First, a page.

The other part of my job is the project management side of graphic communications. Those daily tasks use primarily the Microsoft Office suite and rely heavily on Outlook as the central tool. Applications for the iPad/iPhone such as Docs2Go, Dropbox, and Evernote can replace many of the Microsoft Office functions. Project management and Gantt chart software like MS Project have some app solutions and a few cloud-based ones as well, but for my use and requirements they just don’t hold up.

So what is stopping me from pitching the desktop and adopting the tablet?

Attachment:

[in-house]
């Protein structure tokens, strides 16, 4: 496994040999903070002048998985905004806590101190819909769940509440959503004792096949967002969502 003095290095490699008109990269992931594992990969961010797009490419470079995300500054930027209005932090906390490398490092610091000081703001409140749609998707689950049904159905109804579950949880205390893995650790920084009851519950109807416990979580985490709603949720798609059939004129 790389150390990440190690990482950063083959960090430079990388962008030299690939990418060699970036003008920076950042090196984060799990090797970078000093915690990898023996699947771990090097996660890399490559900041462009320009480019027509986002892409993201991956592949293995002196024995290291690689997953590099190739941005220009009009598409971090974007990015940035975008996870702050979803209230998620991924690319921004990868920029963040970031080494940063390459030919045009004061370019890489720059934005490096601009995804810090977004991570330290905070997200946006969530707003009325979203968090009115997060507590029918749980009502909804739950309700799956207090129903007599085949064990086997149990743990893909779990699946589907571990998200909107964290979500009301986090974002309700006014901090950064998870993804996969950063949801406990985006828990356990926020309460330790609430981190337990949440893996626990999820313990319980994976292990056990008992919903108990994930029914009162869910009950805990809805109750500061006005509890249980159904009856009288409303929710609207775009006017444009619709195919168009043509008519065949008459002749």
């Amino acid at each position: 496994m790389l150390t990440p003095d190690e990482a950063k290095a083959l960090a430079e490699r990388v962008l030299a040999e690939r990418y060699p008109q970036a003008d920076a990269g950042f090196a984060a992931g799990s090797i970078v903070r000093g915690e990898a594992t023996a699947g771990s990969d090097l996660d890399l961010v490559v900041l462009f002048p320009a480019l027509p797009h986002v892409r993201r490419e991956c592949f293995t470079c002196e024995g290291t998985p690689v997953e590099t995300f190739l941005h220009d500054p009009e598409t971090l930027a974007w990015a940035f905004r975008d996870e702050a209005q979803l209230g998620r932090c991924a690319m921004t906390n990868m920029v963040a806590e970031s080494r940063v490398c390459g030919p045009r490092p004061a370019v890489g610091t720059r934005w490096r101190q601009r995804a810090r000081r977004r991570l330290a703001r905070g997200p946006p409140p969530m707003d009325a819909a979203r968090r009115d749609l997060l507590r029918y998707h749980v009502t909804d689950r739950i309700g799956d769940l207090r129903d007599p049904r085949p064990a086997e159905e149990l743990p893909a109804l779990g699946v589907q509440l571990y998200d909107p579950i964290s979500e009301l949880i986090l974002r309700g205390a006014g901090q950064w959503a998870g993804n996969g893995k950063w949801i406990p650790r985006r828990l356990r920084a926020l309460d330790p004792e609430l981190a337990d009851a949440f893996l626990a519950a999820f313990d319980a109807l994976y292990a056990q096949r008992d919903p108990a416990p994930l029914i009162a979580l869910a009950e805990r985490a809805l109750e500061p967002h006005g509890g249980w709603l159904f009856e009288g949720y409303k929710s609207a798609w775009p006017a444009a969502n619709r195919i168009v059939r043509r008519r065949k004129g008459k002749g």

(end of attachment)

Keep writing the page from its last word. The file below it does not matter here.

1. Data connection and reliability.
Reliable cellular data connection is not something that exists in NYC. Some areas are better than others and some very data-light tasks are fine, but until there is fast, reliable cellular service, I am sticking with the desktop dust collector.

2. High-powered applications.
Yes, print is dying or changing or adapting (whichever flavor you prefer), and because of that, applications used for page layout and raster and vector design may never make the conversion to tablet interfaces. Why would they? There was no need to carry flint and steel once the lighter was invented. Each application’s functions will be splintered off into smaller apps, with each excelling in its user interface and usability far beyond its desktop/laptop OS cousins.